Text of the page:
Sleep requirements range anywhere from 6 hrs to 9hrs. This is determined by the daily physical and mental demands. Very few people can thrive on 6 hrs of sleep. In that group, we have the elderly or disabled. Mostly due to their low physical activity levels.
The vast majority need an average of 8 hrs. The more you challenge your body and mind, the more sleep is needed. Reducing sleep time even by 2 hrs can be detrimental for recovery. Poor recovery means you’ll produce less testosterone.
#8 What’s the Connection Between Stress and Testosterone?
Cortisol, also known as the stress hormone, directly antagonizes testosterone. Elevated cortisol leads to low T levels. Both hormones are important for proper functioning. But when cortisol is chronically elevated testosterone starts tanking.
This may happen because of chronic stress. Overtraining, under recovery, and poor sleep all have a negative impact . Poor diet and high body fat percentage can also increase cortisol levels.
Lowering stress is easier said than done. But if you want to maximize your testosterone you need to find time to rest and unwind. Here a few things you can try:
- no work past a certain time of the day (e.g 6 pm)
- dedicate at least 2 hours a day for “fun”
- take one whole day off every 2 weeks
- explore different types of meditation
- take walks in the park or nature once a week
- restrict internet use to specific hours
- have date nights with your significant other once a week
- visit your family once a month (or if possible once a week)
- sleep at least 7.5 hrs every night
- (if overweight) lose weight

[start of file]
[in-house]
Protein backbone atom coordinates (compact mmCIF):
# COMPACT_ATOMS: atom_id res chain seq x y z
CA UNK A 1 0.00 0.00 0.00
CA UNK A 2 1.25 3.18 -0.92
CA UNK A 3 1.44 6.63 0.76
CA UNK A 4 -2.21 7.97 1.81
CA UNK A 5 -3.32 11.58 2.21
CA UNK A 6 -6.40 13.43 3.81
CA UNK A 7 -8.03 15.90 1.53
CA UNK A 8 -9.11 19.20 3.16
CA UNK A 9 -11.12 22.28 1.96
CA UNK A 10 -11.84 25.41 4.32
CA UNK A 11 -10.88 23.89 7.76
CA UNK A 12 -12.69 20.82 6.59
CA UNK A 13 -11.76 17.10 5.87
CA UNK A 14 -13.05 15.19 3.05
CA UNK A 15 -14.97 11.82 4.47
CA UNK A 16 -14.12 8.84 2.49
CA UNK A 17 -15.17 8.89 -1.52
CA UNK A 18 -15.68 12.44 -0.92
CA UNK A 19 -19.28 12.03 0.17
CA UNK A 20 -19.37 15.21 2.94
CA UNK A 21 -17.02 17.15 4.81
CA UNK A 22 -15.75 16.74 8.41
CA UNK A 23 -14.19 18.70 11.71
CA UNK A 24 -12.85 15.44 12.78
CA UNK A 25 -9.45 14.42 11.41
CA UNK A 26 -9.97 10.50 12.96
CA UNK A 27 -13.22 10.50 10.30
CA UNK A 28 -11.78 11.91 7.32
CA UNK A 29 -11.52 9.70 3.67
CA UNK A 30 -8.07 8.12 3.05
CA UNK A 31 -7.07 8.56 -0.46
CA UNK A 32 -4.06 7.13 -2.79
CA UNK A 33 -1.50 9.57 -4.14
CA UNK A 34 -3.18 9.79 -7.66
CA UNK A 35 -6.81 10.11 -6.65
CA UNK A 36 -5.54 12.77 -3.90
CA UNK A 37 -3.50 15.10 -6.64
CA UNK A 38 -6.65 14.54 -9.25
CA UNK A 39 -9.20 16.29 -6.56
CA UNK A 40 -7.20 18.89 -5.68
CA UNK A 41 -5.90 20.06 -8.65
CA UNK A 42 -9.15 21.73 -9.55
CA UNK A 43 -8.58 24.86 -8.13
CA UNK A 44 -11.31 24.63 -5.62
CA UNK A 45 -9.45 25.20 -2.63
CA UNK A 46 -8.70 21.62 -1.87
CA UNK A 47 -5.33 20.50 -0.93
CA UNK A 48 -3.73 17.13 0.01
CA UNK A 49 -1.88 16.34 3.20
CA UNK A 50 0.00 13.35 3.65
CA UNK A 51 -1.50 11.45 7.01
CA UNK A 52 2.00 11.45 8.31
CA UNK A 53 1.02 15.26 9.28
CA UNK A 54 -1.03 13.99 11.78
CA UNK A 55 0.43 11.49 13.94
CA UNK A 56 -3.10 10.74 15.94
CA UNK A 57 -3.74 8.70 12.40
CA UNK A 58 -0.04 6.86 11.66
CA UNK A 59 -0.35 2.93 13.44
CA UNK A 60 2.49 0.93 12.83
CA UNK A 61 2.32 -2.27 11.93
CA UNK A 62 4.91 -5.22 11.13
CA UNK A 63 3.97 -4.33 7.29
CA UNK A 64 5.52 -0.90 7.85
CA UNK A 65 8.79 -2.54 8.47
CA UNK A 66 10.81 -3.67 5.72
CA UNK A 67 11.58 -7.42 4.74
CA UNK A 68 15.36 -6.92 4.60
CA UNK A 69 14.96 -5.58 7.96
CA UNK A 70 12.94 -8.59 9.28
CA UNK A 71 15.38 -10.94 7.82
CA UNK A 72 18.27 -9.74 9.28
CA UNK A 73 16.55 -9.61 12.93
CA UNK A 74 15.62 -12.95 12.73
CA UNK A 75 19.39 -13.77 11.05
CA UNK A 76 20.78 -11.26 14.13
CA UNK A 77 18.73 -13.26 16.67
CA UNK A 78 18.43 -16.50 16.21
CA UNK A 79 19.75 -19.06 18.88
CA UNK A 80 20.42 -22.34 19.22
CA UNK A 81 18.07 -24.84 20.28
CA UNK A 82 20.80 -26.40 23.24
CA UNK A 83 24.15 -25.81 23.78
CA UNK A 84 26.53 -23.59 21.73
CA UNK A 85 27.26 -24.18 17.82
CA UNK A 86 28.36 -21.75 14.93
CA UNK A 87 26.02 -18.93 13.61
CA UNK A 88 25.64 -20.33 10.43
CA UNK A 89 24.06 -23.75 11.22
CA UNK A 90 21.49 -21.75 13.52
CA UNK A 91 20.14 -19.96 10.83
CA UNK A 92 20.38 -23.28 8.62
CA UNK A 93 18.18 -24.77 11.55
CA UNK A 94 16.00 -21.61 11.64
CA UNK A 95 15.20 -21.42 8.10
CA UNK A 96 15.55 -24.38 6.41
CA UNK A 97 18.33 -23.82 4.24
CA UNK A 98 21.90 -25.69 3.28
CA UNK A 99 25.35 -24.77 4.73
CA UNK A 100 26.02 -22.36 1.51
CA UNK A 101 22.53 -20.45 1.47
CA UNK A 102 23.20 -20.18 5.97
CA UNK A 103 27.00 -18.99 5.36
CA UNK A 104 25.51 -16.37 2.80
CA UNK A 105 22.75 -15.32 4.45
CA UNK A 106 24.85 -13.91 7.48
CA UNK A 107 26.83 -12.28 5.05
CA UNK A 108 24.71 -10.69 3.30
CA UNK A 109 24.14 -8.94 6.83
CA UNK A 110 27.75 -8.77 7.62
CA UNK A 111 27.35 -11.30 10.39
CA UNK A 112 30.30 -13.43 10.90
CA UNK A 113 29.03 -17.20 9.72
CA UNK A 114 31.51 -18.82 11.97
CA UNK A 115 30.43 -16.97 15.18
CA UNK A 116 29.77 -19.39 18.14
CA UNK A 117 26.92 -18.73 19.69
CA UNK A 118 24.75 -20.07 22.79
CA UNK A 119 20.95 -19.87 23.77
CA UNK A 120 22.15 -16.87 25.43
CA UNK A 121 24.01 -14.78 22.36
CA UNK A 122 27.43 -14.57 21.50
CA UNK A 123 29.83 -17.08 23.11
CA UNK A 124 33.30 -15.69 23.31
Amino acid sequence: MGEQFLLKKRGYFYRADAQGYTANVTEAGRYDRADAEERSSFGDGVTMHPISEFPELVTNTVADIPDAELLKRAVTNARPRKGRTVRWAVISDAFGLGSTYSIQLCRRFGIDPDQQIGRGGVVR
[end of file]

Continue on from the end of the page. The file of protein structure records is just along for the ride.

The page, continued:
- (if sedentary) explore training and sports
#9 Alcohol: Should You Go Cold Turkey?
Alcohol abuse will definitely lower your testosterone . But the dose makes the poison. A couple of occasional drinks won’t affect your T levels. Bigger individuals may be able to handle an extra drink or two.
However, once you start getting tipsy this is when testosterone starts getting affected. The more you drink the worse it gets.
Note that alcohol has an acute (short-term) effect. One night of heavy drinking will likely lower your male sex hormone levels for about a day. But then things go back to normal. However, binge drinking can be problematic.
If you’re prone to heavy drinking your testosterone will be greatly affected. But if you rarely go for more than 1-2 drinks a time, there’s not much to worry about.
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Resources and References
 Diet and serum sex hormones in healthy men
 Determination of vitamin D in relation to body mass index and race in a defined population of black and white women.
 Micronutrients (magnesium, zinc, and copper): are mineral supplements needed for athletes?
 The Interplay between Magnesium and Testosterone in Modulating Physical Function in Men
 The importance of oestrogens in males
 Increased physical activity has a greater effect than reduced energy intake on lifestyle modification-induced increases in testosterone
 Reduced fat mass and increased lean mass in response to 1 year of melatonin treatment in postmenopausal women: A randomized placebo-controlled trial.
 Sleep quality but not sleep quantity effects on cortisol responses to acute psychosocial stress
 Effect of moderate alcohol consumption on plasma dehydroepiandrosterone sulfate, testosterone, and estradiol levels in middle-aged men and postmenopausal women: a diet-controlled intervention study.